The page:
Atgam® is a prescription drug commonly used in treating kidney transplant patients. This medication works to suppress a patient’s immune system and prevent it from rejecting a donated kidney. A doctor may prescribe Atgam® by itself or with a combination of drugs for the purpose of suppressing organ rejection. Additionally, it may be prescribed for the treatment of patients who have a condition called aplastic anemia, which is a type of blood disorder.
There are different types of immunosuppressants that may be used in treating a patient who has undergone a kidney transplant. Atgam® is in the category of immunosuppressants that are lymphocyte-selective. This means they work by impairing blood cells referred to as T lymphocytes. These cells are part of a patient’s immune system and could ordinarily contribute to the rejection of a patient’s new kidney by attacking what the cells perceive to be a foreign invader.
Patients do not usually have to worry about taking Atgam® on their own. A doctor or other medical care professional usually injects this medication while the patient is in a hospital or health care clinic. A medical professional may also administer it in a doctor’s office.
When a doctor administers Atgam®, there is a slight risk to the patient’s health. This is because the medication is made with a substance called Albumin, which is a blood product. As such, it is possible that a person could contract a viral illness because of the drug. Fortunately, however, this is rare. Theoretically, a person could also contract a disease referred to as Creutzfeldt-Jakob disease, which is a degenerative disorder that affects the brain, from these injections.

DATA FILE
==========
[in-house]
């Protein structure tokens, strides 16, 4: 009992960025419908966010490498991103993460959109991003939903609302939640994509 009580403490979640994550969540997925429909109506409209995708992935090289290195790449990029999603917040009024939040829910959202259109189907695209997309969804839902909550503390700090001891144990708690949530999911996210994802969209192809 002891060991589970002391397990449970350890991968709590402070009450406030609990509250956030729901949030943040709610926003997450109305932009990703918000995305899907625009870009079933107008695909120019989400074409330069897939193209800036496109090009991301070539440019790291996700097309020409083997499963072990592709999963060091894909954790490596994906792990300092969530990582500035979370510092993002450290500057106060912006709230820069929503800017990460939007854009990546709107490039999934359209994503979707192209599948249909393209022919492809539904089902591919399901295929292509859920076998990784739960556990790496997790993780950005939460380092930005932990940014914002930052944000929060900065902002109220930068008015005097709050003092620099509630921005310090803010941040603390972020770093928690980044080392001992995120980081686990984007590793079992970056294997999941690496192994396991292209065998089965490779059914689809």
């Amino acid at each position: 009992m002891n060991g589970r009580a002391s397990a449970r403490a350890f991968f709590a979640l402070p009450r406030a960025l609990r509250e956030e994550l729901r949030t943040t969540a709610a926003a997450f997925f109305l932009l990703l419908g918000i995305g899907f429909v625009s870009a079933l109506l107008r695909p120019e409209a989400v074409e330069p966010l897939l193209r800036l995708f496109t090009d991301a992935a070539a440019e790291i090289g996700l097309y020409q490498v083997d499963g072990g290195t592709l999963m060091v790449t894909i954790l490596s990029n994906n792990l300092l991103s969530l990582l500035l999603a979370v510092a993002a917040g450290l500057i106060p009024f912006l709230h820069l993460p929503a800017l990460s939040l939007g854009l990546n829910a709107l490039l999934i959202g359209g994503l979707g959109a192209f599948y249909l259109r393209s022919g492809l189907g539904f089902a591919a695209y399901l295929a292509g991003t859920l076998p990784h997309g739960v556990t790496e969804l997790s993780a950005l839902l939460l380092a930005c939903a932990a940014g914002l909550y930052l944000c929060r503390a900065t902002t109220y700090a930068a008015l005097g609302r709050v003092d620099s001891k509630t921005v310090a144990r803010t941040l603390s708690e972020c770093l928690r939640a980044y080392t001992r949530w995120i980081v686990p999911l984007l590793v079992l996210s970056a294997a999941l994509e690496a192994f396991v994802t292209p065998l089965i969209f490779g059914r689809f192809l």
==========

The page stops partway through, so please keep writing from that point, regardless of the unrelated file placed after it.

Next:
Unfortunately, there are some side effects that a person who takes Atgam® is likely to develop. This drug may cause dizziness and nausea, for example. A person who takes this medication may also deal with such side effects as skin rashes and itchiness, fever, and chills. In some cases, a person may also develop problems with blood clotting. One of the most serious side effects of this drug, however, is the lowering of a person’s white blood cell count, which may make him more likely to develop infections.
Sometimes people who take Atgam® also experience discomfort as a result of the effects of the drug. For example, a person who takes Atgam® may have aches and pains that affect his joints. Some people also experience pain in the chest or back. An individual may also experience pain at the site of the injection as well.